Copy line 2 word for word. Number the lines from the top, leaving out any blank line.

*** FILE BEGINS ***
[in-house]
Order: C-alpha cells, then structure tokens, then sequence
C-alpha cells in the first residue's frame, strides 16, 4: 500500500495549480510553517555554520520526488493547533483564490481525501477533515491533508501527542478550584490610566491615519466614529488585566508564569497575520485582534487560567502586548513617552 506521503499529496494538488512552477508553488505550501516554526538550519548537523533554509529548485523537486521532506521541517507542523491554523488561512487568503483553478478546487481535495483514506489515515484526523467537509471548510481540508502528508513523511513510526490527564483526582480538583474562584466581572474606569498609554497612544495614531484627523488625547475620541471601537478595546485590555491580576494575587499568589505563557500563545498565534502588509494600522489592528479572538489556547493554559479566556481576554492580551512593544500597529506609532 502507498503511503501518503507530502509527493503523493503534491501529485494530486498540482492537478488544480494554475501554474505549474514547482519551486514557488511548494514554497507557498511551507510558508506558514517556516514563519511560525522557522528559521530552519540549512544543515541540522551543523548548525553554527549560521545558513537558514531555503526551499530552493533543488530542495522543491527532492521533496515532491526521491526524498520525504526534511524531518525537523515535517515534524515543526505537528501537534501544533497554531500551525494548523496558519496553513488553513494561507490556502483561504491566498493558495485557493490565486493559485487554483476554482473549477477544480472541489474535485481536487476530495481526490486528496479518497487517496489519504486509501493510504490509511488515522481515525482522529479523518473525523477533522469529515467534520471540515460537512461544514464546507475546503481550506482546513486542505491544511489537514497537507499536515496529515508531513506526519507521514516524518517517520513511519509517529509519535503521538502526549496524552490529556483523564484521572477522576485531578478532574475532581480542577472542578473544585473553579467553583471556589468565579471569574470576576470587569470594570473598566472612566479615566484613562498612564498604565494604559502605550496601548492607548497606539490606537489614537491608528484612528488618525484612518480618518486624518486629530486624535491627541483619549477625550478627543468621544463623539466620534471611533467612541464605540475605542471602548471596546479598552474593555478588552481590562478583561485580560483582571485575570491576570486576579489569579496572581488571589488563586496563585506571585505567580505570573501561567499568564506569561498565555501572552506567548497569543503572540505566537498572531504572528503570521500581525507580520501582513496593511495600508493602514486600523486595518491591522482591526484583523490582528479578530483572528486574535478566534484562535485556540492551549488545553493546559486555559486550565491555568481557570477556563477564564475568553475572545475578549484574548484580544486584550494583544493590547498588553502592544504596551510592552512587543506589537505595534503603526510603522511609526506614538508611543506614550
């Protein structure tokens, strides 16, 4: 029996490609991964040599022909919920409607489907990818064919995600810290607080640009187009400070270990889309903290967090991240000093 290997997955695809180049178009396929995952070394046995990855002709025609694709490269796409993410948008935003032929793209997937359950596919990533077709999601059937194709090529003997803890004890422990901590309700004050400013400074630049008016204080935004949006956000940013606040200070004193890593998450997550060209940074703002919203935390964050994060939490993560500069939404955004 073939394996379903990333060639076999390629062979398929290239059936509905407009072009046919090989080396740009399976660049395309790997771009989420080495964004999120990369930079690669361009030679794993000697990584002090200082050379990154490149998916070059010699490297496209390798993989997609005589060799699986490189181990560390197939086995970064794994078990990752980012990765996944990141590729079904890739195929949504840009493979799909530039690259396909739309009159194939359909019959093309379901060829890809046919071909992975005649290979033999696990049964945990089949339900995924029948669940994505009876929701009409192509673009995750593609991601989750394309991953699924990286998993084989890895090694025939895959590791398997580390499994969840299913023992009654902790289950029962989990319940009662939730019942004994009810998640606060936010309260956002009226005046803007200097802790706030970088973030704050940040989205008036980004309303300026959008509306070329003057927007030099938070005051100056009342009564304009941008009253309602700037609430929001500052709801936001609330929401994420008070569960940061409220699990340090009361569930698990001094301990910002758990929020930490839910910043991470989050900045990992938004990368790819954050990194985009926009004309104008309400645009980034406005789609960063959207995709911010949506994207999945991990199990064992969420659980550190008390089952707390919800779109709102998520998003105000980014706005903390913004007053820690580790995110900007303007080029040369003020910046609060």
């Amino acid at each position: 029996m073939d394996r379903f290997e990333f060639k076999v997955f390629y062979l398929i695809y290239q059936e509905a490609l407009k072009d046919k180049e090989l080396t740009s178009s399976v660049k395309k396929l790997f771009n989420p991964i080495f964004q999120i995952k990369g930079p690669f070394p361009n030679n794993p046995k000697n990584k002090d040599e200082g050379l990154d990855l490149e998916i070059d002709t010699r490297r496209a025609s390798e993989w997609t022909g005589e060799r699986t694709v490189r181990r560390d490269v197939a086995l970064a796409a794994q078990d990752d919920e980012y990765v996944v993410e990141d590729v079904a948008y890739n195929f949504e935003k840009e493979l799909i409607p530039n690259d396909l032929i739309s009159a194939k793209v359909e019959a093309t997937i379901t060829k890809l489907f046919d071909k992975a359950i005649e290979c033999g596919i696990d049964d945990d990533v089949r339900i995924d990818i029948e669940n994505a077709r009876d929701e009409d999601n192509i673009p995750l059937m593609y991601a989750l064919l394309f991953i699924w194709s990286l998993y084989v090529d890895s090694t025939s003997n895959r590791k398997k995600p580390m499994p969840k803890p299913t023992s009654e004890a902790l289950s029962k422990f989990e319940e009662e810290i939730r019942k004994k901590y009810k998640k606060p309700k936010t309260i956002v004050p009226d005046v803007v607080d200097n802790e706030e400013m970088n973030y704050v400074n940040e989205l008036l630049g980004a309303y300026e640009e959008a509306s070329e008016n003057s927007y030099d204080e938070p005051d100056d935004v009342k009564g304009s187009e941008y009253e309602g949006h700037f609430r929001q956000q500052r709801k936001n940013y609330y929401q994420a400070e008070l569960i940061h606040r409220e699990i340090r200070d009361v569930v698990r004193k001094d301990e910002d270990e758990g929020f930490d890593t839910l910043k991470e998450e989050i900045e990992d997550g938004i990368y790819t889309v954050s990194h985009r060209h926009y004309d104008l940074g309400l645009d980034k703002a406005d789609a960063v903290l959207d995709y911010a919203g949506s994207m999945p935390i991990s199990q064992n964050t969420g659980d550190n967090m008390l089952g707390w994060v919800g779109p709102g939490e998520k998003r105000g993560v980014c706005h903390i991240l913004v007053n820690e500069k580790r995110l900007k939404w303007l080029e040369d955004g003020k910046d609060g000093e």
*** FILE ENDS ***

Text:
Order: C-alpha cells, then structure tokens, then sequence